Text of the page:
Their thrusters actually fire in the correct direction when they turn, accelerate, or slow down. Although, flipping around like they do would take some getting used to. And without inertial dampeners of some kind, the pilots would get badly whipped around. They may be weightless, but the conservation of angular momentum still applies.

The makeup and costuming in the pilot are a bit rough. However, The Gathering sets up the major plot lines that run through the entire series. It is a must-see if you want to watch the series.

Reviewed by Roman Drew November 27, 2018

Revised January 6, 2024.















Londo and G'Kar

Ivonava and Talia

Delenn and Garibaldi

Midnight on the Firing Line


Season 1, Episode 1

Originally aired January 26, 1994

Written by J. Michael Straczynski. Directed by Richard Compton

Starring: Michael O'Hare, Jerry Doyle, Mira Furlan, Peter Jurasik, Andreas Katsulas, Claudia Christian as Susan Ivanova, Stephen Furst as Vir Cotto, and Andrea Thompson as Talia Winters.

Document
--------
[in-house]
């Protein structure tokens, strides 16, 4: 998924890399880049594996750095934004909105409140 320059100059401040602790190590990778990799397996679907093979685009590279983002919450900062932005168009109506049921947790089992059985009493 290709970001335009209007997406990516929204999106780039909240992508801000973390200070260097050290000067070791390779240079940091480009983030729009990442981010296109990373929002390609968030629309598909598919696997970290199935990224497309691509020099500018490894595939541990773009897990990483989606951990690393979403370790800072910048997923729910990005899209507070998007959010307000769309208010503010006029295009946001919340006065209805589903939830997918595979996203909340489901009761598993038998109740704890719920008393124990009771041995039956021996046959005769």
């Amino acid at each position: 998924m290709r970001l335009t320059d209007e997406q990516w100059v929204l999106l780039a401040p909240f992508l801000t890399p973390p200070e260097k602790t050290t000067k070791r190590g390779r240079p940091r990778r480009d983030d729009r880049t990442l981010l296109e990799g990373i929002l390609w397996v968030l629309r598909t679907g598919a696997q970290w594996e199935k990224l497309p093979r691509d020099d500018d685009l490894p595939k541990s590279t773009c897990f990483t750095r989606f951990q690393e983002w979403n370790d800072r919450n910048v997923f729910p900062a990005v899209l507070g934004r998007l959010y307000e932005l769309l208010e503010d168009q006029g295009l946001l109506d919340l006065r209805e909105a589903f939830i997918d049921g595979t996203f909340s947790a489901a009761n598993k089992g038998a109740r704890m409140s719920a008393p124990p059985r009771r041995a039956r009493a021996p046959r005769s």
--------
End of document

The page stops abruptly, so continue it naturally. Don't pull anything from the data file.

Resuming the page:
This episode introduces three more main characters: Lt. Cmdr. Susan Ivanova, telepath Talia Winters, and Londo's assistant, Vir Cotto. And it introduces more major plot lines.

Narn warships attack the Centauri agricultural colony on Ragesh 3. The unprovoked attack sends Londo into a fit of rage because his nephew is stationed there. G'kar is equally outraged because the Centauri destroyed his world. He claims the attack was justified. Sinclair goes after the raiders.

This episode is full of emotional posturing and political maneuvering, but the pace never bogs down. It goes into greater detail about the Centauri/Narn conflict and the complex relationship between Londo and G'Kar.

Ivanova is not the easiest person to get to know, as Talia soon discovers. Their relationship will be long and complex.

In the background, and seemingly unimportant, is the election of President Santiago. This is another setup for future episodes.

There is also a great scene with Delenn and Garibaldi, and his second-most favorite thing in the world.

The makeup and costumes are an improvement over the pilot, and the characters are better developed. The introduction of Vir and Ivanova adds comic relief and emotional depth.

In this episode and the pilot, it is clear that J. Michael Straczynski had a long and well-developed storyline from the beginning. Except for soap operas, most TV series lack a cohesive long-term story.